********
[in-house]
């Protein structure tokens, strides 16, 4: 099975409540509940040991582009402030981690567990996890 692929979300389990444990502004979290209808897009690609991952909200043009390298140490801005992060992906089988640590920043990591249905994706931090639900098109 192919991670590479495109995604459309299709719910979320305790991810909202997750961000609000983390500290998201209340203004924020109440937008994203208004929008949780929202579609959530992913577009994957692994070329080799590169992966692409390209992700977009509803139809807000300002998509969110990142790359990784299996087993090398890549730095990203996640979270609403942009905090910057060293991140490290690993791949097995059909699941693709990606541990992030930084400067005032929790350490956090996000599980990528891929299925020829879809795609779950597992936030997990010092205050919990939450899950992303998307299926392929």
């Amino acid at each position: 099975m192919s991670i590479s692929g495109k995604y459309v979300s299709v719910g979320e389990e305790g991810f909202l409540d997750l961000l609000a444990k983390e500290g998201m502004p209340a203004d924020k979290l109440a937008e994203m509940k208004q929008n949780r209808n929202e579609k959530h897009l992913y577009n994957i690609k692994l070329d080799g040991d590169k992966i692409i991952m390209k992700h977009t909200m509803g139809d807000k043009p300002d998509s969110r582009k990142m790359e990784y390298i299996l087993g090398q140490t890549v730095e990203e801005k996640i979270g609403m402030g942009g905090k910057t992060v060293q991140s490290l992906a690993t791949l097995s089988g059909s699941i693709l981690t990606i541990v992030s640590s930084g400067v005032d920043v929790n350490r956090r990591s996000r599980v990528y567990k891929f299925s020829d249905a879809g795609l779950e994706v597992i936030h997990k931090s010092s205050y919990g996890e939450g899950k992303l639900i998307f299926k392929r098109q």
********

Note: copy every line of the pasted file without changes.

[in-house]
């Protein structure tokens, strides 16, 4: 099975409540509940040991582009402030981690567990996890 692929979300389990444990502004979290209808897009690609991952909200043009390298140490801005992060992906089988640590920043990591249905994706931090639900098109 192919991670590479495109995604459309299709719910979320305790991810909202997750961000609000983390500290998201209340203004924020109440937008994203208004929008949780929202579609959530992913577009994957692994070329080799590169992966692409390209992700977009509803139809807000300002998509969110990142790359990784299996087993090398890549730095990203996640979270609403942009905090910057060293991140490290690993791949097995059909699941693709990606541990992030930084400067005032929790350490956090996000599980990528891929299925020829879809795609779950597992936030997990010092205050919990939450899950992303998307299926392929």
């Amino acid at each position: 099975m192919s991670i590479s692929g495109k995604y459309v979300s299709v719910g979320e389990e305790g991810f909202l409540d997750l961000l609000a444990k983390e500290g998201m502004p209340a203004d924020k979290l109440a937008e994203m509940k208004q929008n949780r209808n929202e579609k959530h897009l992913y577009n994957i690609k692994l070329d080799g040991d590169k992966i692409i991952m390209k992700h977009t909200m509803g139809d807000k043009p300002d998509s969110r582009k990142m790359e990784y390298i299996l087993g090398q140490t890549v730095e990203e801005k996640i979270g609403m402030g942009g905090k910057t992060v060293q991140s490290l992906a690993t791949l097995s089988g059909s699941i693709l981690t990606i541990v992030s640590s930084g400067v005032d920043v929790n350490r956090r990591s996000r599980v990528y567990k891929f299925s020829d249905a879809g795609l779950e994706v597992i936030h997990k931090s010092s205050y919990g996890e939450g899950k992303l639900i998307f299926k392929r098109q």